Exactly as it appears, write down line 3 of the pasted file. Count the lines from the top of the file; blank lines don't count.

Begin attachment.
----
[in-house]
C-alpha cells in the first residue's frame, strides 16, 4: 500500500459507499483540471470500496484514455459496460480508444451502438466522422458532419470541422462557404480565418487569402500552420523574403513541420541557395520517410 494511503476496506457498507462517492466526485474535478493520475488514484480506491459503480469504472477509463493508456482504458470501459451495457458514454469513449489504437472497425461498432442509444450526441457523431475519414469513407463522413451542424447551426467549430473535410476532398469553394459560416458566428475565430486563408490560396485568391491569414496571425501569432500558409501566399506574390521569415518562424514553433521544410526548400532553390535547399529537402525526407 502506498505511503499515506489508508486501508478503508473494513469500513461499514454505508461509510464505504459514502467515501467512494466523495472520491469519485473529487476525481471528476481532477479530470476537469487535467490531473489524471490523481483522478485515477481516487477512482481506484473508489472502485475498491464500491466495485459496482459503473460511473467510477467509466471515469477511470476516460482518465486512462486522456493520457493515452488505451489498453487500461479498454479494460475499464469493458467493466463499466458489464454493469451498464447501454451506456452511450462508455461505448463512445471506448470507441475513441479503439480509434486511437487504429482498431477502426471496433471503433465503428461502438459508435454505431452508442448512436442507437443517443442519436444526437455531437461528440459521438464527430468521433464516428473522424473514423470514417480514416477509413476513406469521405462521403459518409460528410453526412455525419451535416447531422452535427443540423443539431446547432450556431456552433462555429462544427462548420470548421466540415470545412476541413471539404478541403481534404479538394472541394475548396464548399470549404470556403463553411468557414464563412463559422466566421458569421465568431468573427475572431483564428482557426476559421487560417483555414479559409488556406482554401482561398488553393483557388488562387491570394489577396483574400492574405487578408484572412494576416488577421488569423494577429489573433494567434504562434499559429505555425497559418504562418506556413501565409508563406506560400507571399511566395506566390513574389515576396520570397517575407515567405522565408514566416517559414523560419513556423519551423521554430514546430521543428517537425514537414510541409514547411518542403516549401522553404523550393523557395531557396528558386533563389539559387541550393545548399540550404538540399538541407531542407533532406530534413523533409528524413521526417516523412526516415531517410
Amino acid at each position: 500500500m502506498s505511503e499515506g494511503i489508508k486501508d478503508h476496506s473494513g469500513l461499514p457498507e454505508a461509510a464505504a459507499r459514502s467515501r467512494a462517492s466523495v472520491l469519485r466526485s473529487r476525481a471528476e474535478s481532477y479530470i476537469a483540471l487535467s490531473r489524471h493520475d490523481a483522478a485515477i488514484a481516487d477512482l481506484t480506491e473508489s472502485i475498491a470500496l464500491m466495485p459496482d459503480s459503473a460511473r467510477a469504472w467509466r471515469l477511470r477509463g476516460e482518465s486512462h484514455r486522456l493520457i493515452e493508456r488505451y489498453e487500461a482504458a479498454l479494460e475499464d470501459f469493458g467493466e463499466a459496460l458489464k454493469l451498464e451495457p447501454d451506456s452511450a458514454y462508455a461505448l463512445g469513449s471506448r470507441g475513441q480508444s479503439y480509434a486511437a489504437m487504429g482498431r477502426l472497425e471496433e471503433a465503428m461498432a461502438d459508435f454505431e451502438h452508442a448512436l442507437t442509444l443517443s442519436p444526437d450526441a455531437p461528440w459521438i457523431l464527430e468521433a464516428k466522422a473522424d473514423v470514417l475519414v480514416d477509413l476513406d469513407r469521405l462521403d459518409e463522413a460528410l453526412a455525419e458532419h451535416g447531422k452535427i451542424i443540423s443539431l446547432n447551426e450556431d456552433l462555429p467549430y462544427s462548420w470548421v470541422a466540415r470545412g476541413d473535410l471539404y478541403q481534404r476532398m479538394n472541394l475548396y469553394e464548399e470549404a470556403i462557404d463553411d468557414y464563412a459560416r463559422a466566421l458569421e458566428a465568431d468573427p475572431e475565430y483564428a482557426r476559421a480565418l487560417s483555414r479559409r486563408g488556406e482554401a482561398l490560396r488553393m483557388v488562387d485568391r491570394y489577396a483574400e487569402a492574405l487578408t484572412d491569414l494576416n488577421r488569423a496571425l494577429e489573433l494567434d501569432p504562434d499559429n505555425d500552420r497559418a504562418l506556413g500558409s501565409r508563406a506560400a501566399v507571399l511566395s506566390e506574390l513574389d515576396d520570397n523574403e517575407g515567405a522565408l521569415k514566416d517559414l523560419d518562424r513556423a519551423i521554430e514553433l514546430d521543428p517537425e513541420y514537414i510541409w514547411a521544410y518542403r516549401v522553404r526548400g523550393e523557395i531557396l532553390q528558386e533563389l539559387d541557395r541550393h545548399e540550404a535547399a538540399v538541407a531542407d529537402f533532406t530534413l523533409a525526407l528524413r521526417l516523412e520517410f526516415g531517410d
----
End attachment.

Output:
Amino acid at each position: 500500500m502506498s505511503e499515506g494511503i489508508k486501508d478503508h476496506s473494513g469500513l461499514p457498507e454505508a461509510a464505504a459507499r459514502s467515501r467512494a462517492s466523495v472520491l469519485r466526485s473529487r476525481a471528476e474535478s481532477y479530470i476537469a483540471l487535467s490531473r489524471h493520475d490523481a483522478a485515477i488514484a481516487d477512482l481506484t480506491e473508489s472502485i475498491a470500496l464500491m466495485p459496482d459503480s459503473a460511473r467510477a469504472w467509466r471515469l477511470r477509463g476516460e482518465s486512462h484514455r486522456l493520457i493515452e493508456r488505451y489498453e487500461a482504458a479498454l479494460e475499464d470501459f469493458g467493466e463499466a459496460l458489464k454493469l451498464e451495457p447501454d451506456s452511450a458514454y462508455a461505448l463512445g469513449s471506448r470507441g475513441q480508444s479503439y480509434a486511437a489504437m487504429g482498431r477502426l472497425e471496433e471503433a465503428m461498432a461502438d459508435f454505431e451502438h452508442a448512436l442507437t442509444l443517443s442519436p444526437d450526441a455531437p461528440w459521438i457523431l464527430e468521433a464516428k466522422a473522424d473514423v470514417l475519414v480514416d477509413l476513406d469513407r469521405l462521403d459518409e463522413a460528410l453526412a455525419e458532419h451535416g447531422k452535427i451542424i443540423s443539431l446547432n447551426e450556431d456552433l462555429p467549430y462544427s462548420w470548421v470541422a466540415r470545412g476541413d473535410l471539404y478541403q481534404r476532398m479538394n472541394l475548396y469553394e464548399e470549404a470556403i462557404d463553411d468557414y464563412a459560416r463559422a466566421l458569421e458566428a465568431d468573427p475572431e475565430y483564428a482557426r476559421a480565418l487560417s483555414r479559409r486563408g488556406e482554401a482561398l490560396r488553393m483557388v488562387d485568391r491570394y489577396a483574400e487569402a492574405l487578408t484572412d491569414l494576416n488577421r488569423a496571425l494577429e489573433l494567434d501569432p504562434d499559429n505555425d500552420r497559418a504562418l506556413g500558409s501565409r508563406a506560400a501566399v507571399l511566395s506566390e506574390l513574389d515576396d520570397n523574403e517575407g515567405a522565408l521569415k514566416d517559414l523560419d518562424r513556423a519551423i521554430e514553433l514546430d521543428p517537425e513541420y514537414i510541409w514547411a521544410y518542403r516549401v522553404r526548400g523550393e523557395i531557396l532553390q528558386e533563389l539559387d541557395r541550393h545548399e540550404a535547399a538540399v538541407a531542407d529537402f533532406t530534413l523533409a525526407l528524413r521526417l516523412e520517410f526516415g531517410d